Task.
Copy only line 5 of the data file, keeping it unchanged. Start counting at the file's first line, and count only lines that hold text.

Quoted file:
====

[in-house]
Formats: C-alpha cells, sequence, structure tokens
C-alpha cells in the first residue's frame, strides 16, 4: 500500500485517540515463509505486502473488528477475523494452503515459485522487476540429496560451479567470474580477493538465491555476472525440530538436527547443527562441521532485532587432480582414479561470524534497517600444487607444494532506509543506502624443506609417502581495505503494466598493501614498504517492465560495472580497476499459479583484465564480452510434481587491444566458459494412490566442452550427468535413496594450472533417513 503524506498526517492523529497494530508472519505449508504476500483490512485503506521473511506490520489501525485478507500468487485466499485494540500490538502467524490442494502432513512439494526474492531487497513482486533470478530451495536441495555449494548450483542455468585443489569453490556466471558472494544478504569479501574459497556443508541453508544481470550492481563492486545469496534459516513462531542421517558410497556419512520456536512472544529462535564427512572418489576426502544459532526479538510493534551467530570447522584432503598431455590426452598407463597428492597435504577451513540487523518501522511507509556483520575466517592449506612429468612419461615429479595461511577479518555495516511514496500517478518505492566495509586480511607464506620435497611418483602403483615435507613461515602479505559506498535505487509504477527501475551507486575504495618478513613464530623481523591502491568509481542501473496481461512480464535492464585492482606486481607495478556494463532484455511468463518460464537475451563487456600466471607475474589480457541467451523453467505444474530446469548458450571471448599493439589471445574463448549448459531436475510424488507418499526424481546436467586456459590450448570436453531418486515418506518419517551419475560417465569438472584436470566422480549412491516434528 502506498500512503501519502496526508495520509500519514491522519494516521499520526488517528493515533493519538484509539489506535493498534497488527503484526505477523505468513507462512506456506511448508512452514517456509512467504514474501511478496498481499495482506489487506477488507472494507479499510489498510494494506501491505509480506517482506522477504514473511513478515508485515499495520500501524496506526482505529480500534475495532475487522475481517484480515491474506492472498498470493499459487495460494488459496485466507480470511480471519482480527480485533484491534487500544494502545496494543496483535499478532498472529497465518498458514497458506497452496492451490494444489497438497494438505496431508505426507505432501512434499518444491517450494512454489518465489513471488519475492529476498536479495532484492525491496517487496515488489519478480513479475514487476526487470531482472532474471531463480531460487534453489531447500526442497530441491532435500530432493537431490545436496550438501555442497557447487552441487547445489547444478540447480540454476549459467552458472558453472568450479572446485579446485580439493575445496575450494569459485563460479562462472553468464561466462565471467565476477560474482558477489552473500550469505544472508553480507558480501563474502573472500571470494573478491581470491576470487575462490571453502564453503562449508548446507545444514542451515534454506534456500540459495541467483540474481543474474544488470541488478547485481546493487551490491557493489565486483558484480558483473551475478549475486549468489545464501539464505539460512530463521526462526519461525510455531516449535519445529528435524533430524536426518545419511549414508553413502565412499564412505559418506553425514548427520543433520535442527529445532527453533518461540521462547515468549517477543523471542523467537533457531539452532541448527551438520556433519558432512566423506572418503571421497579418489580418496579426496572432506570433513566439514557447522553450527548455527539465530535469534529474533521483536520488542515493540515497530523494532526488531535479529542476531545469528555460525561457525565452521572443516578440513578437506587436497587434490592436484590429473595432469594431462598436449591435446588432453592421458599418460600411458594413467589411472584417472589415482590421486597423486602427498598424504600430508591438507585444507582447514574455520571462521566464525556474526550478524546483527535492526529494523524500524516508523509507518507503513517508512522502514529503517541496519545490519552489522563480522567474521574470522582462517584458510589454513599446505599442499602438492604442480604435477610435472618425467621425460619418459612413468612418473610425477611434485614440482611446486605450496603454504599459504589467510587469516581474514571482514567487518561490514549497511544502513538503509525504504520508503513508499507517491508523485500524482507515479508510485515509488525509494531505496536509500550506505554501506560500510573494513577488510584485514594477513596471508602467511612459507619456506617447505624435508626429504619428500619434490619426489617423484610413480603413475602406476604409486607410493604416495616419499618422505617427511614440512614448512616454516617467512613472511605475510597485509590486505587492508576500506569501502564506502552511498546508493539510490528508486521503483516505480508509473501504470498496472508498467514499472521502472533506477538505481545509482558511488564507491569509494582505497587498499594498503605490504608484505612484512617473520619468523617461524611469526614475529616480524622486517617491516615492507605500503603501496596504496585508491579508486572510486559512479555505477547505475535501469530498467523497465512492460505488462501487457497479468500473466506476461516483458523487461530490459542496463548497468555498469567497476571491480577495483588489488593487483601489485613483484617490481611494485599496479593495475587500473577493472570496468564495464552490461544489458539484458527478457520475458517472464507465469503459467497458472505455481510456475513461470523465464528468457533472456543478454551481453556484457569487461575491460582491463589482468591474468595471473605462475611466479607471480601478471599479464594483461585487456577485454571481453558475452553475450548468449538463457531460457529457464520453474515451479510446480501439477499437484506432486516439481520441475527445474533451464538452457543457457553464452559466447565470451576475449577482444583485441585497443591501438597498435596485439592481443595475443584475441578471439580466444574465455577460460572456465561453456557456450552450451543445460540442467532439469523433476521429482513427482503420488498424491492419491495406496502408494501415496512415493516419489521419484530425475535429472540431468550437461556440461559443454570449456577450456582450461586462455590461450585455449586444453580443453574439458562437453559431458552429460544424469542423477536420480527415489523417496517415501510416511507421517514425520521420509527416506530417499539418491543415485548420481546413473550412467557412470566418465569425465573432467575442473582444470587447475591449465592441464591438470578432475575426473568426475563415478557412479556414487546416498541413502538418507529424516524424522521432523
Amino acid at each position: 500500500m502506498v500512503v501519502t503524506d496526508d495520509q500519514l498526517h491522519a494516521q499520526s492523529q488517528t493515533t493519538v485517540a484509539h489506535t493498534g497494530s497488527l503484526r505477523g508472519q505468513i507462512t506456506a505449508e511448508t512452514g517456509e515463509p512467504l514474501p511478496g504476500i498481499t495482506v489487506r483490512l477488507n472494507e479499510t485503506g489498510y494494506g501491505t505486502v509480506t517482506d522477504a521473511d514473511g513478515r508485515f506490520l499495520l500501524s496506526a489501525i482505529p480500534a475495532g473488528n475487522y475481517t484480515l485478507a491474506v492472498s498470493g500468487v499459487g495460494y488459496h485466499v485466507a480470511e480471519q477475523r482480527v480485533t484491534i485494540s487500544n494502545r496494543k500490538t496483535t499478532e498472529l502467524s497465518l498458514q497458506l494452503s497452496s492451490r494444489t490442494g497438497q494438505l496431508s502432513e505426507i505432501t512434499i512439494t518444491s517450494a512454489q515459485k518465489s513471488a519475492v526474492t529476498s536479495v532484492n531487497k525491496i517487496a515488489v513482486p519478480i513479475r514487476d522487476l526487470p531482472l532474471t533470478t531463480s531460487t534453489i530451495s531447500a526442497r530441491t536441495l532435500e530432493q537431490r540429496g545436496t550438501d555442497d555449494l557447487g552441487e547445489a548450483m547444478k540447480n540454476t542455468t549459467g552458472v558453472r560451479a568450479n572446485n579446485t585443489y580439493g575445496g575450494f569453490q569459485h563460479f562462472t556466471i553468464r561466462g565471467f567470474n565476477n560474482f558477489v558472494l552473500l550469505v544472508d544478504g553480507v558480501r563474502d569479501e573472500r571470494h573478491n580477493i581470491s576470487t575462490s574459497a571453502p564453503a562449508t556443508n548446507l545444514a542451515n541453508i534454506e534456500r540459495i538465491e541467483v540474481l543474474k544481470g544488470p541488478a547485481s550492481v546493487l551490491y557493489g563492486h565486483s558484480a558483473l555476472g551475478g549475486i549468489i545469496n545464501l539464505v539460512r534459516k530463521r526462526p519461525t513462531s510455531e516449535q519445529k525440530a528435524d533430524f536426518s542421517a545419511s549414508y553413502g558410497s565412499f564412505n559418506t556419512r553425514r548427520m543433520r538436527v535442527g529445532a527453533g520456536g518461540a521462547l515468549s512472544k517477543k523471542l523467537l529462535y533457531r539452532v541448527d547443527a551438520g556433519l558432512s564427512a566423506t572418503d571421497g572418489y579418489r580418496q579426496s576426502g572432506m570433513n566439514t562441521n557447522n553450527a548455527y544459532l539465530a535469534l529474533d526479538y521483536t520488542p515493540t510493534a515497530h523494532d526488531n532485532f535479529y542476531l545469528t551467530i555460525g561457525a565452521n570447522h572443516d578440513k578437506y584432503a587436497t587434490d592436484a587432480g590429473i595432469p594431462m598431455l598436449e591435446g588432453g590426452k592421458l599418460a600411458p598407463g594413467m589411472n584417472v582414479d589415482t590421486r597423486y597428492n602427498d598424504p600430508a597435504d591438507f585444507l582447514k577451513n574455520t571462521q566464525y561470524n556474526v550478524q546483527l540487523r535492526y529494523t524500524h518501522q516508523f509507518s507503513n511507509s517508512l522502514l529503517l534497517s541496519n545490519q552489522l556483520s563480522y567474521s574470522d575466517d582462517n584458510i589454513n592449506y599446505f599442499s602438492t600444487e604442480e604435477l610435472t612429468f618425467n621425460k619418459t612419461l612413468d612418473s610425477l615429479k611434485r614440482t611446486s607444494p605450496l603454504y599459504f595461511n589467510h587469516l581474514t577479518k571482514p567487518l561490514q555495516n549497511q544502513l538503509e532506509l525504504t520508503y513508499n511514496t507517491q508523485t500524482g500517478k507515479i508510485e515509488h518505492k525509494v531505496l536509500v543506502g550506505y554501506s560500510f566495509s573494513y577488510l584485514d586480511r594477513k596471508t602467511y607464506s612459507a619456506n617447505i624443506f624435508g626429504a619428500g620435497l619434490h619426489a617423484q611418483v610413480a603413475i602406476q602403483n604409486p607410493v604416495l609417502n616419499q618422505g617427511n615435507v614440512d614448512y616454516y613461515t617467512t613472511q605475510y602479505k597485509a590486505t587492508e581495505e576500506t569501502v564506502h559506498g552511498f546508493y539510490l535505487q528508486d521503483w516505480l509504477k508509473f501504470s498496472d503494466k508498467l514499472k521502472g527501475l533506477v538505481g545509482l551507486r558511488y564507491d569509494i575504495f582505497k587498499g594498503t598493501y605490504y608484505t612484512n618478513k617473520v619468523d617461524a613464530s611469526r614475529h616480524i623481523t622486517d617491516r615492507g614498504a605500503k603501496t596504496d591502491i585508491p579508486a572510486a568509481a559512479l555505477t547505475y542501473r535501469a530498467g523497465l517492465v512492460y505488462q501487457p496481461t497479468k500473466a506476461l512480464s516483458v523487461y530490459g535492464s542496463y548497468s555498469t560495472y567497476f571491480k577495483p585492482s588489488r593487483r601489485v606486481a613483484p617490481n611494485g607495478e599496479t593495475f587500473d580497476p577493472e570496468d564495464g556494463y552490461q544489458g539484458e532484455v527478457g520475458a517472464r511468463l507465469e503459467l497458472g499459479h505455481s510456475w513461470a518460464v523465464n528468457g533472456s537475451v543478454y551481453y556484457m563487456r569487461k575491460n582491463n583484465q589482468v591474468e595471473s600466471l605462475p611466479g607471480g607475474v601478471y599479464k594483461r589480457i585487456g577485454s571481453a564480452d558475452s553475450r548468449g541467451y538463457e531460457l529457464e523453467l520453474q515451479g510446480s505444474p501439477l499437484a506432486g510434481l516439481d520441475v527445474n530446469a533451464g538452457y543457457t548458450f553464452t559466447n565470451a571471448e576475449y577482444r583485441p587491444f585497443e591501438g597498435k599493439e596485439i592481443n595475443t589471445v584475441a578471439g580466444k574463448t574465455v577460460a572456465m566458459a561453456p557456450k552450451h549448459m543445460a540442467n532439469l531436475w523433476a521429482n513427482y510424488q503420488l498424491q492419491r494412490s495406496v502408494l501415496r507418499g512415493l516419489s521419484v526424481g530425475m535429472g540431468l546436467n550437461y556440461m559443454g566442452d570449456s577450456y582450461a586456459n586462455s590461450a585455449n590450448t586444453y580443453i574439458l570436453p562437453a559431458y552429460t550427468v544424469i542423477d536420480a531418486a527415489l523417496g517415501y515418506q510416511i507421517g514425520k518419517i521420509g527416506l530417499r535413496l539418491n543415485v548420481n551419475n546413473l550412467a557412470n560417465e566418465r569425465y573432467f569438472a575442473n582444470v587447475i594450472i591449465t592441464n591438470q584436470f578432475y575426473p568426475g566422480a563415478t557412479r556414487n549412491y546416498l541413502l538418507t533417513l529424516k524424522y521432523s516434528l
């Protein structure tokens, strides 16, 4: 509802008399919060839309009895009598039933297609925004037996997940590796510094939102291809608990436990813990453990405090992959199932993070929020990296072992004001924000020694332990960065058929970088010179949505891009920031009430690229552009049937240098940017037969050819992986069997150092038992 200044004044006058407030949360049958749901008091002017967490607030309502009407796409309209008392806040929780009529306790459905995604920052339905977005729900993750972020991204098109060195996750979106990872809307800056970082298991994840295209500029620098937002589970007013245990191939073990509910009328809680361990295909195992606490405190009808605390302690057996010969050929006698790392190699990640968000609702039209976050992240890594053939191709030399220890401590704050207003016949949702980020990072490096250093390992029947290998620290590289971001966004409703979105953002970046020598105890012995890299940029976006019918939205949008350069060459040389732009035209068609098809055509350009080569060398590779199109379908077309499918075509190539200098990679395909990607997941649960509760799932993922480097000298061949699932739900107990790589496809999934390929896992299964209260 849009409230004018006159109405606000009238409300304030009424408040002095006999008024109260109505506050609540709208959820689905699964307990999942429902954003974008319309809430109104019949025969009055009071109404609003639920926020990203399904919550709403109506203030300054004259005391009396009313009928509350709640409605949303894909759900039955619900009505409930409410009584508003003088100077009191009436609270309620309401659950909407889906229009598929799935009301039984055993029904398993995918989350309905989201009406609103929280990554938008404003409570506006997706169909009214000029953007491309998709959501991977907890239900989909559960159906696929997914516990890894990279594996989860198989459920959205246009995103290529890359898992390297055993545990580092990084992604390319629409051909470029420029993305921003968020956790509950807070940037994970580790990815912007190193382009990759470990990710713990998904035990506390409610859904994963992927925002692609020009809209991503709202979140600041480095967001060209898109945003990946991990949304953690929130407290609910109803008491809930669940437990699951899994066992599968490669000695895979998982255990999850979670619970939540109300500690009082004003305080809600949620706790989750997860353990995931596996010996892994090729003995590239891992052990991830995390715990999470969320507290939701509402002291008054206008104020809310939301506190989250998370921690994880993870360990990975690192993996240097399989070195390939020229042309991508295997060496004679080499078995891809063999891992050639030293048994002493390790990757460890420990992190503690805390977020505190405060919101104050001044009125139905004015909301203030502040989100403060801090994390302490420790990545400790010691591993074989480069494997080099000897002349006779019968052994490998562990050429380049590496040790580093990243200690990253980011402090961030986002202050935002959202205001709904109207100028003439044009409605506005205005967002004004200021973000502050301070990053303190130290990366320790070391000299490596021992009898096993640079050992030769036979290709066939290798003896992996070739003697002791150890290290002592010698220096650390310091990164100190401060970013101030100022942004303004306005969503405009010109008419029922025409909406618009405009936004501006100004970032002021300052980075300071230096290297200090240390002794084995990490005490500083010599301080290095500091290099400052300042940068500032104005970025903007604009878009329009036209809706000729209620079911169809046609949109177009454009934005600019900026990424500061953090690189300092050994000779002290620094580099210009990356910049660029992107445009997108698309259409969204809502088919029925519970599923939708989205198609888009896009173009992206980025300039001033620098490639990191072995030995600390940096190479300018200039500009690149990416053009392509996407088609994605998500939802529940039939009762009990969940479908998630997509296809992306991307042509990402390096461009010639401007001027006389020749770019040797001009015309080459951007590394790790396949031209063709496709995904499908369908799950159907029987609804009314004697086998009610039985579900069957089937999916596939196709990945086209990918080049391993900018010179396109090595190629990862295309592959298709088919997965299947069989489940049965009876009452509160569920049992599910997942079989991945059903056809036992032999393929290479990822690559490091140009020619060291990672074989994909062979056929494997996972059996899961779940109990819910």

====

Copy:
């Protein structure tokens, strides 16, 4: 509802008399919060839309009895009598039933297609925004037996997940590796510094939102291809608990436990813990453990405090992959199932993070929020990296072992004001924000020694332990960065058929970088010179949505891009920031009430690229552009049937240098940017037969050819992986069997150092038992 200044004044006058407030949360049958749901008091002017967490607030309502009407796409309209008392806040929780009529306790459905995604920052339905977005729900993750972020991204098109060195996750979106990872809307800056970082298991994840295209500029620098937002589970007013245990191939073990509910009328809680361990295909195992606490405190009808605390302690057996010969050929006698790392190699990640968000609702039209976050992240890594053939191709030399220890401590704050207003016949949702980020990072490096250093390992029947290998620290590289971001966004409703979105953002970046020598105890012995890299940029976006019918939205949008350069060459040389732009035209068609098809055509350009080569060398590779199109379908077309499918075509190539200098990679395909990607997941649960509760799932993922480097000298061949699932739900107990790589496809999934390929896992299964209260 849009409230004018006159109405606000009238409300304030009424408040002095006999008024109260109505506050609540709208959820689905699964307990999942429902954003974008319309809430109104019949025969009055009071109404609003639920926020990203399904919550709403109506203030300054004259005391009396009313009928509350709640409605949303894909759900039955619900009505409930409410009584508003003088100077009191009436609270309620309401659950909407889906229009598929799935009301039984055993029904398993995918989350309905989201009406609103929280990554938008404003409570506006997706169909009214000029953007491309998709959501991977907890239900989909559960159906696929997914516990890894990279594996989860198989459920959205246009995103290529890359898992390297055993545990580092990084992604390319629409051909470029420029993305921003968020956790509950807070940037994970580790990815912007190193382009990759470990990710713990998904035990506390409610859904994963992927925002692609020009809209991503709202979140600041480095967001060209898109945003990946991990949304953690929130407290609910109803008491809930669940437990699951899994066992599968490669000695895979998982255990999850979670619970939540109300500690009082004003305080809600949620706790989750997860353990995931596996010996892994090729003995590239891992052990991830995390715990999470969320507290939701509402002291008054206008104020809310939301506190989250998370921690994880993870360990990975690192993996240097399989070195390939020229042309991508295997060496004679080499078995891809063999891992050639030293048994002493390790990757460890420990992190503690805390977020505190405060919101104050001044009125139905004015909301203030502040989100403060801090994390302490420790990545400790010691591993074989480069494997080099000897002349006779019968052994490998562990050429380049590496040790580093990243200690990253980011402090961030986002202050935002959202205001709904109207100028003439044009409605506005205005967002004004200021973000502050301070990053303190130290990366320790070391000299490596021992009898096993640079050992030769036979290709066939290798003896992996070739003697002791150890290290002592010698220096650390310091990164100190401060970013101030100022942004303004306005969503405009010109008419029922025409909406618009405009936004501006100004970032002021300052980075300071230096290297200090240390002794084995990490005490500083010599301080290095500091290099400052300042940068500032104005970025903007604009878009329009036209809706000729209620079911169809046609949109177009454009934005600019900026990424500061953090690189300092050994000779002290620094580099210009990356910049660029992107445009997108698309259409969204809502088919029925519970599923939708989205198609888009896009173009992206980025300039001033620098490639990191072995030995600390940096190479300018200039500009690149990416053009392509996407088609994605998500939802529940039939009762009990969940479908998630997509296809992306991307042509990402390096461009010639401007001027006389020749770019040797001009015309080459951007590394790790396949031209063709496709995904499908369908799950159907029987609804009314004697086998009610039985579900069957089937999916596939196709990945086209990918080049391993900018010179396109090595190629990862295309592959298709088919997965299947069989489940049965009876009452509160569920049992599910997942079989991945059903056809036992032999393929290479990822690559490091140009020619060291990672074989994909062979056929494997996972059996899961779940109990819910």